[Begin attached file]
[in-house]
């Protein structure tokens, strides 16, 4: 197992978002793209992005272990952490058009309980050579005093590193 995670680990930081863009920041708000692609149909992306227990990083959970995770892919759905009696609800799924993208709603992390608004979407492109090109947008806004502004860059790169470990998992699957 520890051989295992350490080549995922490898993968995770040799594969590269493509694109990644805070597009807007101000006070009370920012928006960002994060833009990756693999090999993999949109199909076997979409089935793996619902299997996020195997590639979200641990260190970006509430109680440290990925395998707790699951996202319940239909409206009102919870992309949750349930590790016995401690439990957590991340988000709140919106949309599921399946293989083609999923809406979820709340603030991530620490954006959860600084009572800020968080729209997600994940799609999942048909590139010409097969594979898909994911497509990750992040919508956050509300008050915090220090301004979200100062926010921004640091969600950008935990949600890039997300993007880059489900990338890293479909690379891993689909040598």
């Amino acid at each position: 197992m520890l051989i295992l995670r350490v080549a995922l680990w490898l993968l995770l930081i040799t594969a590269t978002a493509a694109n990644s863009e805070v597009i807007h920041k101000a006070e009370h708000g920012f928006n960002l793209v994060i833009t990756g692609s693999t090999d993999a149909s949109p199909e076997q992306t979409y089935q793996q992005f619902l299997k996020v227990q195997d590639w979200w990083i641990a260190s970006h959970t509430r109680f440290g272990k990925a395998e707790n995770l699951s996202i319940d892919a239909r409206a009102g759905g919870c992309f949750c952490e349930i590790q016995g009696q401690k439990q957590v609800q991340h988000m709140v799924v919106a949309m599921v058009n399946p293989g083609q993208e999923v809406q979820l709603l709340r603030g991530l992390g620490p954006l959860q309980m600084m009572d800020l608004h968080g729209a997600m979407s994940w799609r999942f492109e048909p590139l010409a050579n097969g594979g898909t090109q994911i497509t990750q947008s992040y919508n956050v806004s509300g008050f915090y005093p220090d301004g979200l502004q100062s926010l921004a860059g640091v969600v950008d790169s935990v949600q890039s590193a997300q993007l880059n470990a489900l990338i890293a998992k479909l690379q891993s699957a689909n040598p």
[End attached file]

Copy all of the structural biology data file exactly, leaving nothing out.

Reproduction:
[in-house]
């Protein structure tokens, strides 16, 4: 197992978002793209992005272990952490058009309980050579005093590193 995670680990930081863009920041708000692609149909992306227990990083959970995770892919759905009696609800799924993208709603992390608004979407492109090109947008806004502004860059790169470990998992699957 520890051989295992350490080549995922490898993968995770040799594969590269493509694109990644805070597009807007101000006070009370920012928006960002994060833009990756693999090999993999949109199909076997979409089935793996619902299997996020195997590639979200641990260190970006509430109680440290990925395998707790699951996202319940239909409206009102919870992309949750349930590790016995401690439990957590991340988000709140919106949309599921399946293989083609999923809406979820709340603030991530620490954006959860600084009572800020968080729209997600994940799609999942048909590139010409097969594979898909994911497509990750992040919508956050509300008050915090220090301004979200100062926010921004640091969600950008935990949600890039997300993007880059489900990338890293479909690379891993689909040598």
């Amino acid at each position: 197992m520890l051989i295992l995670r350490v080549a995922l680990w490898l993968l995770l930081i040799t594969a590269t978002a493509a694109n990644s863009e805070v597009i807007h920041k101000a006070e009370h708000g920012f928006n960002l793209v994060i833009t990756g692609s693999t090999d993999a149909s949109p199909e076997q992306t979409y089935q793996q992005f619902l299997k996020v227990q195997d590639w979200w990083i641990a260190s970006h959970t509430r109680f440290g272990k990925a395998e707790n995770l699951s996202i319940d892919a239909r409206a009102g759905g919870c992309f949750c952490e349930i590790q016995g009696q401690k439990q957590v609800q991340h988000m709140v799924v919106a949309m599921v058009n399946p293989g083609q993208e999923v809406q979820l709603l709340r603030g991530l992390g620490p954006l959860q309980m600084m009572d800020l608004h968080g729209a997600m979407s994940w799609r999942f492109e048909p590139l010409a050579n097969g594979g898909t090109q994911i497509t990750q947008s992040y919508n956050v806004s509300g008050f915090y005093p220090d301004g979200l502004q100062s926010l921004a860059g640091v969600v950008d790169s935990v949600q890039s590193a997300q993007l880059n470990a489900l990338i890293a998992k479909l690379q891993s699957a689909n040598p």